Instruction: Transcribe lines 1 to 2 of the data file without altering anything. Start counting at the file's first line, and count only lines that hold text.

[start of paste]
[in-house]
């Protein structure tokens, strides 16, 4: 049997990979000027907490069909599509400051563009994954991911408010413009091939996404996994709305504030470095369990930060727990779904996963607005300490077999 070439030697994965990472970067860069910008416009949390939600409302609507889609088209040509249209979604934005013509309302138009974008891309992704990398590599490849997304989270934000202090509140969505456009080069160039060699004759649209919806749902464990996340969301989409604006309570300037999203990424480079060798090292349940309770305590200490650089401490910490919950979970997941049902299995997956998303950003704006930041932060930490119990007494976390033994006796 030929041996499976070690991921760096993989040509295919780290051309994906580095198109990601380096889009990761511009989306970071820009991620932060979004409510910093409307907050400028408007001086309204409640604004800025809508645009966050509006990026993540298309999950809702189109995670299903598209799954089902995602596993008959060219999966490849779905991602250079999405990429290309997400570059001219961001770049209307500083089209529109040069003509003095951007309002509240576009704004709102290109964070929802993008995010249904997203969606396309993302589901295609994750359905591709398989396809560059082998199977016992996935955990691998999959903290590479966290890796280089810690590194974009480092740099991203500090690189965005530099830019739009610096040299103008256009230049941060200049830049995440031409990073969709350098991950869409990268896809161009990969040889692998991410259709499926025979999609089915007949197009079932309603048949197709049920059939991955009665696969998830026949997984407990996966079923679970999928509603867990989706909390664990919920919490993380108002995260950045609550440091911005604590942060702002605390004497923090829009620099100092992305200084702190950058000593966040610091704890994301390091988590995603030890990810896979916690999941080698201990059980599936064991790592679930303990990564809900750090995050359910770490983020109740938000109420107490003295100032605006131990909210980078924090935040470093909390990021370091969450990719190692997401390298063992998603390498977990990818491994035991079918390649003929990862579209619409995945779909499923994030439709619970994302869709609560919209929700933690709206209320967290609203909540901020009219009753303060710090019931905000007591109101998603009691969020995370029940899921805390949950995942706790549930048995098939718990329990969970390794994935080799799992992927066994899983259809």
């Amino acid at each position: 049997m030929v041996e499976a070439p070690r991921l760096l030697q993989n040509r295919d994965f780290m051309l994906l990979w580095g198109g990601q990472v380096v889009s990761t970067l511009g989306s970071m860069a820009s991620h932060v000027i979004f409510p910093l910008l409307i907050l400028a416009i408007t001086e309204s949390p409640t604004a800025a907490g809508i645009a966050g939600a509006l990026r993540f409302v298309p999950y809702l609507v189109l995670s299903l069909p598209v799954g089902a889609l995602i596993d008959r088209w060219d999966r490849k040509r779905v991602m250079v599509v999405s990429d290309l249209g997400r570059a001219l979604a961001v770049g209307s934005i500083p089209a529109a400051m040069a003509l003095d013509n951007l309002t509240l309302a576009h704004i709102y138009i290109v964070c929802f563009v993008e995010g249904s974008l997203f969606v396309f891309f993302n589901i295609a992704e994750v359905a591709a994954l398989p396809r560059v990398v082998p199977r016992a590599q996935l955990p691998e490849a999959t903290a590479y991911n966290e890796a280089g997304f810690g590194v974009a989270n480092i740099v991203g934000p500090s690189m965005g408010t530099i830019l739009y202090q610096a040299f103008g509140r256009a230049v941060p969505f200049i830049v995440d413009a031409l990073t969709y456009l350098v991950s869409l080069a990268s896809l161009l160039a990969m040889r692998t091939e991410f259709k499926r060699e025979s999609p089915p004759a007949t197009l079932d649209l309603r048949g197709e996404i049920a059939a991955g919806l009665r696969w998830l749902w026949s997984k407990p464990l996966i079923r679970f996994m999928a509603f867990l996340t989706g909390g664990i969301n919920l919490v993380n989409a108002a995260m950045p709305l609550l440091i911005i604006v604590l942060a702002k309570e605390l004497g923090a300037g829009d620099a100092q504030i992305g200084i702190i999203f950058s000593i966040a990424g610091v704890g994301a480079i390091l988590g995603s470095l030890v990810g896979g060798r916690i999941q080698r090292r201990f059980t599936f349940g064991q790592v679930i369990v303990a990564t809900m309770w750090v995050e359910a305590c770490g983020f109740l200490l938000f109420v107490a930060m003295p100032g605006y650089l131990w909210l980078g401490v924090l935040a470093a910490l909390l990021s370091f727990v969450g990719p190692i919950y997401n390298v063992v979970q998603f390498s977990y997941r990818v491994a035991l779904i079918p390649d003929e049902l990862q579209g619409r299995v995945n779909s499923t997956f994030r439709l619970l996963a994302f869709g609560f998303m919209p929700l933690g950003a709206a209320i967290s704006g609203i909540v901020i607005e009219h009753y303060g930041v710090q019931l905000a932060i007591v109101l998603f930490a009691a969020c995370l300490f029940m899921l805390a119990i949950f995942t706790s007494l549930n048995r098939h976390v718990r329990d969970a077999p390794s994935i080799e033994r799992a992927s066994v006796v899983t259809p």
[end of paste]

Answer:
[in-house]
């Protein structure tokens, strides 16, 4: 049997990979000027907490069909599509400051563009994954991911408010413009091939996404996994709305504030470095369990930060727990779904996963607005300490077999 070439030697994965990472970067860069910008416009949390939600409302609507889609088209040509249209979604934005013509309302138009974008891309992704990398590599490849997304989270934000202090509140969505456009080069160039060699004759649209919806749902464990996340969301989409604006309570300037999203990424480079060798090292349940309770305590200490650089401490910490919950979970997941049902299995997956998303950003704006930041932060930490119990007494976390033994006796 030929041996499976070690991921760096993989040509295919780290051309994906580095198109990601380096889009990761511009989306970071820009991620932060979004409510910093409307907050400028408007001086309204409640604004800025809508645009966050509006990026993540298309999950809702189109995670299903598209799954089902995602596993008959060219999966490849779905991602250079999405990429290309997400570059001219961001770049209307500083089209529109040069003509003095951007309002509240576009704004709102290109964070929802993008995010249904997203969606396309993302589901295609994750359905591709398989396809560059082998199977016992996935955990691998999959903290590479966290890796280089810690590194974009480092740099991203500090690189965005530099830019739009610096040299103008256009230049941060200049830049995440031409990073969709350098991950869409990268896809161009990969040889692998991410259709499926025979999609089915007949197009079932309603048949197709049920059939991955009665696969998830026949997984407990996966079923679970999928509603867990989706909390664990919920919490993380108002995260950045609550440091911005604590942060702002605390004497923090829009620099100092992305200084702190950058000593966040610091704890994301390091988590995603030890990810896979916690999941080698201990059980599936064991790592679930303990990564809900750090995050359910770490983020109740938000109420107490003295100032605006131990909210980078924090935040470093909390990021370091969450990719190692997401390298063992998603390498977990990818491994035991079918390649003929990862579209619409995945779909499923994030439709619970994302869709609560919209929700933690709206209320967290609203909540901020009219009753303060710090019931905000007591109101998603009691969020995370029940899921805390949950995942706790549930048995098939718990329990969970390794994935080799799992992927066994899983259809």